In a world of technological innovation and interconnectedness, critical learning of essential life skills is increasingly consigned to apps and the internet.
Children aged eight to 18 average over seven hours per day of screen time, often while accessing multiple forms of media and social networking sites simultaneously.
Add on an extra one hour and 35 minutes of texting and today’s tweens and teenagers are spending over nine hours per day on digital devices.
To avoid translating this technological consumption into total digital dependence, help your child develop the following eight life skills.
Yes, GPS is widely used and easily available - as long as the battery is charged, and your device has service. Teaching kids to navigate using landmarks, maps, a compass, and by estimating distance is essential when technology isn't available. The effect of reliance on GPS has yet to be fully realized, but it's possible that GPS dependence could deprive children of sensory feedback that fosters spatial awareness.
Though teens and adults default to texting and emailing, the ability to talk on the phone remains essential. The ability to memorize phone numbers, make appointments, and conduct professional and appropriate conversations are critical interpersonal skills that kids need to practice.
Handwriting has vastly suffered from technological convenience that no longer requires us to physically write. The common core program implemented across 45 states does not even incorporate old-fashioned cursive. Yet the ability to write, legibly, is integral for learning first and foremost how to read and communicate, skills which are then transferred to keyboard typing.
The US Postal Service indicated that in 2010, US homes received only one personal letter over seven weeks, whereas nearly 30 years ago, the average was one every two weeks. Letter writing is inherently a more time consuming and painstaking process, devoid of grammar and spell check. However, a handwritten letter is a valuable, more permanent communication tool that can convey a greater range of emotions and genuine appreciation of relationships.
The ability to find information, whether it’s looking a word up in the dictionary or researching information at the library, is an integral skill lost to a generation dependent on Google for instant answers. Yet, traditional research can offer more thorough, authoritative information. In addition, it encourages kids to explore different ideas and resources.
Nowadays, it's easy to take for granted the social skills derived from just interacting with the world. Even ordinary social experiences like going to the grocery are replaced by online shopping and ordering take-out with just a few clicks. Children’s increased interaction with non-reciprocal devices prevents them from learning important social skills.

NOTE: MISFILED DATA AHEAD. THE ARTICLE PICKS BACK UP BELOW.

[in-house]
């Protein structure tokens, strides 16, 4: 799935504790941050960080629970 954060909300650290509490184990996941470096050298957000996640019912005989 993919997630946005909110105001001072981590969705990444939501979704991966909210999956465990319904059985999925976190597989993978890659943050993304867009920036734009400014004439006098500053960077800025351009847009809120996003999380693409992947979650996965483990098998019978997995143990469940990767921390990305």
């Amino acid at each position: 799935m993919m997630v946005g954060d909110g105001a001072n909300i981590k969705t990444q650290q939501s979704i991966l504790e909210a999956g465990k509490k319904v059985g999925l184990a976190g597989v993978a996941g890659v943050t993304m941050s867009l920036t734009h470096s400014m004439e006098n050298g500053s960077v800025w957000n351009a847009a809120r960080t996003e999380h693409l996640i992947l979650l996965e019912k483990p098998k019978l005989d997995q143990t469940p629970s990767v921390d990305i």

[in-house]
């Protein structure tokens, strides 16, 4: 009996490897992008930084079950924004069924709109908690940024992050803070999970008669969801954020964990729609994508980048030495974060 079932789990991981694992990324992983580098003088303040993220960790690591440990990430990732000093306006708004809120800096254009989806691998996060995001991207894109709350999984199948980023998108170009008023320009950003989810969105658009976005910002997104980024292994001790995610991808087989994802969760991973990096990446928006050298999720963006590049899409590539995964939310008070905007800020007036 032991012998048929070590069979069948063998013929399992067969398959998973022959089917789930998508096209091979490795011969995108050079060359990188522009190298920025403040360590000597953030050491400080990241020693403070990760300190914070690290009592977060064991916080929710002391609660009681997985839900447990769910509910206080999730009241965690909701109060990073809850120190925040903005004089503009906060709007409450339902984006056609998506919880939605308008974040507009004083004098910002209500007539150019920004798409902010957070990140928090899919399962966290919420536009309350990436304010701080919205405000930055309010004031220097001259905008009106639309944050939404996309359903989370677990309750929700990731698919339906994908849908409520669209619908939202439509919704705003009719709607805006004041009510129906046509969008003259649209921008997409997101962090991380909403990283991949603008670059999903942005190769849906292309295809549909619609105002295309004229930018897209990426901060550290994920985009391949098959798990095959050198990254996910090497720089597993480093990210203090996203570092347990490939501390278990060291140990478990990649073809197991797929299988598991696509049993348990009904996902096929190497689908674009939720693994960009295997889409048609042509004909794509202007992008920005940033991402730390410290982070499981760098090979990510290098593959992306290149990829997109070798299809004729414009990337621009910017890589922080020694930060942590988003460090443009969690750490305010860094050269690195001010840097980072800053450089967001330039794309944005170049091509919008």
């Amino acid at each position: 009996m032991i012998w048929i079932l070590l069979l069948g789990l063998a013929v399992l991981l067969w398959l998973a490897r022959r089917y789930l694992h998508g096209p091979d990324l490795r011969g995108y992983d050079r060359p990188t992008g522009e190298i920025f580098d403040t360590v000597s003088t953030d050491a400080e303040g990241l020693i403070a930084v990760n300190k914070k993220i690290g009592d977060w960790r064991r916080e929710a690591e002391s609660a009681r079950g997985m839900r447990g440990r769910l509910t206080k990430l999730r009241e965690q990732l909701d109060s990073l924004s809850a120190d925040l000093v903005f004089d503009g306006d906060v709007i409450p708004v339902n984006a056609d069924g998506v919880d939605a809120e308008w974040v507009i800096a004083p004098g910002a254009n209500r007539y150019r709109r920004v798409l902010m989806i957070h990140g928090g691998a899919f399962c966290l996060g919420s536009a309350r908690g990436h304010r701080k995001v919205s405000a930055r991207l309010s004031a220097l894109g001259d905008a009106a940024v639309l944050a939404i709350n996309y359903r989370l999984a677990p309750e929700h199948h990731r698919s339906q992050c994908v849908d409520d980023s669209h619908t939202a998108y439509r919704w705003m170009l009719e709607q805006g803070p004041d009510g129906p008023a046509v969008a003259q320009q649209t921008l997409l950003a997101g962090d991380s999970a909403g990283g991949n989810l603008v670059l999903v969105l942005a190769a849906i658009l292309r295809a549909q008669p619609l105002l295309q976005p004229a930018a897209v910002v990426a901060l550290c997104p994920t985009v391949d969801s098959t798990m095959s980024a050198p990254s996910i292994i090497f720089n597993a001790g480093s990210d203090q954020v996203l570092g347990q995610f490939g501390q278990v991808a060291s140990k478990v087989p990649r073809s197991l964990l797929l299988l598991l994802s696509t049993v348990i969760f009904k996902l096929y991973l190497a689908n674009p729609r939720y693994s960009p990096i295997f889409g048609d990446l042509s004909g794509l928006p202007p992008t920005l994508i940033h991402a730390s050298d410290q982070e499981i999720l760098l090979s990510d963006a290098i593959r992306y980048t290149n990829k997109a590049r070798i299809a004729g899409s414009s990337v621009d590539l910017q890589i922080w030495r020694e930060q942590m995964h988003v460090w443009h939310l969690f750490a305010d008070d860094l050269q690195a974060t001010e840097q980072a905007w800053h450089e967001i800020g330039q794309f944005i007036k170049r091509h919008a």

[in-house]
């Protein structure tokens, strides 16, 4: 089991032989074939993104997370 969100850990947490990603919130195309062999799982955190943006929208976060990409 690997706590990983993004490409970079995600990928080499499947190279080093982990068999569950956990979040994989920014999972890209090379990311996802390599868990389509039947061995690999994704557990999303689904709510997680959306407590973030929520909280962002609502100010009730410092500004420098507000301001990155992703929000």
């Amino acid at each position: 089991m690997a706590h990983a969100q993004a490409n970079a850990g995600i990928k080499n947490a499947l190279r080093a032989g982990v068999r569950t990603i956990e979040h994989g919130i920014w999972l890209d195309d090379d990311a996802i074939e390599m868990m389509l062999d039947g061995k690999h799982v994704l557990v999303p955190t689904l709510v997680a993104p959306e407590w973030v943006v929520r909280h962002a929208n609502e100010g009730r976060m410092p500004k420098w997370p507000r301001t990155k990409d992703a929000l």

Face-to-face interactions, whether dinner conversation or an awkward elevator ride, are increasingly more difficult and uncomfortable when we depend on devices to avoid socializing. The ability to read social cues and nonverbal communication is also negatively impacted when a child is not engaged in social interaction and conversation, which can ultimately lead to depression, anxiety, and exclusion.
Though similar to interpersonal skills, emotional intelligence is a separate skill for adults and children alike that suffers in this progressively technological era. Where social media has broken down barriers of communication, identifying emotions and developing empathy becomes more difficult to internalize, especially when self-esteem is linked to ‘likes’.
Teaching kids how to manage feelings and stress, to foster a sense of self, and problem solve are a few components of emotional literacy. Lower levels of emotional intelligence have also been connected to higher instances of bullying behavior. Jimmy Kimmel’s ‘Celebrities Read Mean Tweets’ highlights this coldness of modern technology and distancing of words and emotional impact.
Outdoor play, which provides general health and psychological benefits in addition to greater academic success, is also related to an evolving life skill that even adults have to learn: disconnecting in the digital age. A study conducted in South Korea involving over 1,000 children between 10-15 years old reinforced the importance of the skill. Kids’ digital dependency, the potentially harmful ‘over-use and abuse’ of the internet, lessened with more time spent outdoors.
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